This stream tackles the puzzle of the persistence of territorialized ethnic communities as the building-blocks of inequality-driven partisan and regional coalitions in African countries.
It tests three hypotheses:
1. The vast majority of these boundaries were originally demarcated as internal ethnic boundaries by colonial rulers in the pre-independence period.
2. Long-established internal boundaries create jurisdictions that are marked by high levels of cross-unit economic and political inequality (in natural endowment [land, rainfall], proxy wealth indicators, infrastructure, and local state [tax] capacity) and low levels of within-unit partisan political competition (measured since the post-1990 return to multipartism).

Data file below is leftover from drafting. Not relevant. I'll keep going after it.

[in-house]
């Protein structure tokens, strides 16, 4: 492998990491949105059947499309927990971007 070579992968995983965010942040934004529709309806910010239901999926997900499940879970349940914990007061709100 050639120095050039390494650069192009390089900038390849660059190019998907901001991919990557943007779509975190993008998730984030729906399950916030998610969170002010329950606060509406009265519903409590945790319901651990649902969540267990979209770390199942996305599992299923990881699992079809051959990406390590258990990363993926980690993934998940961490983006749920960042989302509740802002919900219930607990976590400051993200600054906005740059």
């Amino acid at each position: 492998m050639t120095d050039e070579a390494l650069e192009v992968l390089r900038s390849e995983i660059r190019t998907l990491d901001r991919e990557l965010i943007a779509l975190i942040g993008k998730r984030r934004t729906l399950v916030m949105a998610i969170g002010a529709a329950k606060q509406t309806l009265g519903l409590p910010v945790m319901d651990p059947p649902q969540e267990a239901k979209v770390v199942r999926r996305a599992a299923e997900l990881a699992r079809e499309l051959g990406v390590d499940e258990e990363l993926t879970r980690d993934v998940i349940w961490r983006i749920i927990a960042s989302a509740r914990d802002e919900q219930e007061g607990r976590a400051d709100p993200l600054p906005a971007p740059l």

3. Internal borders and territorialized subnational citizenship thus work to "lock-in" electoral constituencies (often grouped into localized coalitions or blocs) that are characterized by extremely high levels of economic inequality.
Bolt, Jutta and Leigh Gardner. "How Africans shaped British colonial institutions: evidence from local taxation," Journal of Economic History (forthcoming). Working paper version available here.